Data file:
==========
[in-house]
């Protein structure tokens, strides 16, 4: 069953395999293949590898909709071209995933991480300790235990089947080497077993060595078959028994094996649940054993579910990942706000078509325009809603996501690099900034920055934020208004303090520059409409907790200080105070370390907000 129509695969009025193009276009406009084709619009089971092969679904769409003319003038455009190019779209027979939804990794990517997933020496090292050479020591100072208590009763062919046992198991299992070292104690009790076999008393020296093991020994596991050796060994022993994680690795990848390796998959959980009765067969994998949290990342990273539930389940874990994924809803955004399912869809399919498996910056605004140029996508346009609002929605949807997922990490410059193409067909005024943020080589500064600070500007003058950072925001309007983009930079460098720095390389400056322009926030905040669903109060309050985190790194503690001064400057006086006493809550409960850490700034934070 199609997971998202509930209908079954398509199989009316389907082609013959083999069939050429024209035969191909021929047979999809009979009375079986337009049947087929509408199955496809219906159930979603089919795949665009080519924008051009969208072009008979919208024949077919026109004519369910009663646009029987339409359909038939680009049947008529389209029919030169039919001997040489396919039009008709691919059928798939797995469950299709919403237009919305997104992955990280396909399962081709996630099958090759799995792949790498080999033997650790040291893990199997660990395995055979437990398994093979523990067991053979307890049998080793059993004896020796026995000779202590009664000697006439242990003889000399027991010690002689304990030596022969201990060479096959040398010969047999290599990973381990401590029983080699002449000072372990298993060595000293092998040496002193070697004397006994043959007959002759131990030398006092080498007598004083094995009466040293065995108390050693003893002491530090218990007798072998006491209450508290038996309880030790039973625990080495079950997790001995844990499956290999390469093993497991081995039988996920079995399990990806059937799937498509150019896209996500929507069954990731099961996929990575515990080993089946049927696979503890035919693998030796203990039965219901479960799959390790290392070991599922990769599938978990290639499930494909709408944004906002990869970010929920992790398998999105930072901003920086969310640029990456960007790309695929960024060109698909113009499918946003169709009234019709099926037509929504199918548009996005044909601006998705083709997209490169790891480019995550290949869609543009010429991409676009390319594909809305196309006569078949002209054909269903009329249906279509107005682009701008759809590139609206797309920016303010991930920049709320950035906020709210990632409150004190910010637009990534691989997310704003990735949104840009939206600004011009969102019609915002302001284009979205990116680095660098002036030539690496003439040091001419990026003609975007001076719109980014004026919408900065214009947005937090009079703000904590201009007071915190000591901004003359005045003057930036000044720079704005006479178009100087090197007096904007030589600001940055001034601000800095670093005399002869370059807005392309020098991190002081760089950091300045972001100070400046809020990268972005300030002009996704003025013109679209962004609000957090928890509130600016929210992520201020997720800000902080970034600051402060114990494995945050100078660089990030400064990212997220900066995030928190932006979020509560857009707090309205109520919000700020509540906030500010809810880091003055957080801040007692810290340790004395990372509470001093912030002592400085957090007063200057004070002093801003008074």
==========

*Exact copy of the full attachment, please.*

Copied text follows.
[in-house]
């Protein structure tokens, strides 16, 4: 069953395999293949590898909709071209995933991480300790235990089947080497077993060595078959028994094996649940054993579910990942706000078509325009809603996501690099900034920055934020208004303090520059409409907790200080105070370390907000 129509695969009025193009276009406009084709619009089971092969679904769409003319003038455009190019779209027979939804990794990517997933020496090292050479020591100072208590009763062919046992198991299992070292104690009790076999008393020296093991020994596991050796060994022993994680690795990848390796998959959980009765067969994998949290990342990273539930389940874990994924809803955004399912869809399919498996910056605004140029996508346009609002929605949807997922990490410059193409067909005024943020080589500064600070500007003058950072925001309007983009930079460098720095390389400056322009926030905040669903109060309050985190790194503690001064400057006086006493809550409960850490700034934070 199609997971998202509930209908079954398509199989009316389907082609013959083999069939050429024209035969191909021929047979999809009979009375079986337009049947087929509408199955496809219906159930979603089919795949665009080519924008051009969208072009008979919208024949077919026109004519369910009663646009029987339409359909038939680009049947008529389209029919030169039919001997040489396919039009008709691919059928798939797995469950299709919403237009919305997104992955990280396909399962081709996630099958090759799995792949790498080999033997650790040291893990199997660990395995055979437990398994093979523990067991053979307890049998080793059993004896020796026995000779202590009664000697006439242990003889000399027991010690002689304990030596022969201990060479096959040398010969047999290599990973381990401590029983080699002449000072372990298993060595000293092998040496002193070697004397006994043959007959002759131990030398006092080498007598004083094995009466040293065995108390050693003893002491530090218990007798072998006491209450508290038996309880030790039973625990080495079950997790001995844990499956290999390469093993497991081995039988996920079995399990990806059937799937498509150019896209996500929507069954990731099961996929990575515990080993089946049927696979503890035919693998030796203990039965219901479960799959390790290392070991599922990769599938978990290639499930494909709408944004906002990869970010929920992790398998999105930072901003920086969310640029990456960007790309695929960024060109698909113009499918946003169709009234019709099926037509929504199918548009996005044909601006998705083709997209490169790891480019995550290949869609543009010429991409676009390319594909809305196309006569078949002209054909269903009329249906279509107005682009701008759809590139609206797309920016303010991930920049709320950035906020709210990632409150004190910010637009990534691989997310704003990735949104840009939206600004011009969102019609915002302001284009979205990116680095660098002036030539690496003439040091001419990026003609975007001076719109980014004026919408900065214009947005937090009079703000904590201009007071915190000591901004003359005045003057930036000044720079704005006479178009100087090197007096904007030589600001940055001034601000800095670093005399002869370059807005392309020098991190002081760089950091300045972001100070400046809020990268972005300030002009996704003025013109679209962004609000957090928890509130600016929210992520201020997720800000902080970034600051402060114990494995945050100078660089990030400064990212997220900066995030928190932006979020509560857009707090309205109520919000700020509540906030500010809810880091003055957080801040007692810290340790004395990372509470001093912030002592400085957090007063200057004070002093801003008074």